1996. The Year Ahead
Jan 01, 1996 ::
OK, last week's column was a cop out, I admit it. Looking back at 1995 was a pretty easy way to fill a column. A bulleted list, some links, and some chin scratching reminiscing was all I needed. This week will be completely different, and will involve a bulleted list, some chin scratching and some prognostication instead.
OK, here it is. My list of things and people to watch out for in 1996...
- Intranets. Corporate web-sites were the big thing in '95. If you weren't talking to your customers, your prospects and your competitors on the web in 1995, you just weren't hip. But 1996 will be different. Corporate MIS departments (and IBM!) will figure out that Notes just ain't worth all that dough, and instead run a few web servers behind the firewall and deploy Netscape on EVERYONE'S desktop. And I say Netscape for a reason. They didn't do much with their purchase of Collabra Share in '95, but just wait for what shows up in '96.
- Private Web Sites. The bastard cousin of intranets, keep on the lookout for private web sites in 1996. Web sites for the eyes of customers, friends, partners, etc. Passwords, encryption, the whole nine yards. And they'll be something for the 2600 crowd to start hacking...just for the hell of it.
- Neil Postman. 1995 was the year of George Gilder and Marshall McLuhan. But I think in 1996 we'll see a resurgence from Neil Postman, author of the seminal media critique Amusing Ourselves to Death. In his essay "Tehnopoly: The Surrender of Culture to Technology," he states beautifully what is quickly happening here in the US. "In a technocracy, tools play a central role in the thought-world of the culture. Everything must give way, in some degree, to their development. ... Tools are not integrated into the culture; they attack the culture. The bid to become the culture." And thus, we get Newsweek covers with stories about "the web," and movies about "The Net" and not what's on the web or what's being done with the net...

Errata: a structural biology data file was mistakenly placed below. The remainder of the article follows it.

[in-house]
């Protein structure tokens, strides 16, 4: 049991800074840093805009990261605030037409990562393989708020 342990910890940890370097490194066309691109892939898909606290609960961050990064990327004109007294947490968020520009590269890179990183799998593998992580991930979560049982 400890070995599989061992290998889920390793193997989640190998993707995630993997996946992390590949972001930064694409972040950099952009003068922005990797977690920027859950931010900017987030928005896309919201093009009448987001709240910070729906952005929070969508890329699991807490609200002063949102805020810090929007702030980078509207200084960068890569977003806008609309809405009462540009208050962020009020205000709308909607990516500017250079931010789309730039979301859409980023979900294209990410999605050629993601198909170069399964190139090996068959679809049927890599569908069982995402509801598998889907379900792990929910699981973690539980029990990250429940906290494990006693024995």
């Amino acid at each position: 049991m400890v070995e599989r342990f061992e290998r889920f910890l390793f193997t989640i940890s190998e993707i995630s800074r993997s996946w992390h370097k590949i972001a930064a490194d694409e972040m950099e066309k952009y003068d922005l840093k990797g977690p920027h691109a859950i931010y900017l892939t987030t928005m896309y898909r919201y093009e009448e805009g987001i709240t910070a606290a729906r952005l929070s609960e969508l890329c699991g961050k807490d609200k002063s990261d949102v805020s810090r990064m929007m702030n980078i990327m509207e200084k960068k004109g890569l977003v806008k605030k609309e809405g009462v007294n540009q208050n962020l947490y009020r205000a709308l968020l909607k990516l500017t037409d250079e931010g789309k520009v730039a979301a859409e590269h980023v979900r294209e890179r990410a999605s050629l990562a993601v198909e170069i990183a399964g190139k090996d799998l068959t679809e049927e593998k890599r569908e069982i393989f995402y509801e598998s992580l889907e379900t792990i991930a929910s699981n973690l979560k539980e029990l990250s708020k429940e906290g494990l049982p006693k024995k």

- Bill Clinton. Even Business Week is saying it. The President will overcome his waffling problems and actually look presidential in the coming year. And people like to elect presidents. Remember in '92 when Clinton campaigned on MTV? Well, we're four years down the road. Look for all sorts of Internet-based campaign shenanigans in the coming year.
- Cable Modems. Fast, faster, fastest. People are getting tired of surfing at 28.8k. And unless the RBOCs pull off a miracle, ISDN is dead in the water (it's just too damn hard to set up). Watch what happens to @Home's trials of coaxial heaven in Cupertino, California. But remember that these new fangled high speed devices are only one-way, so I don't think they're going to be used for hosting web-sites anytime soon... But I still want one.
Merry new year.
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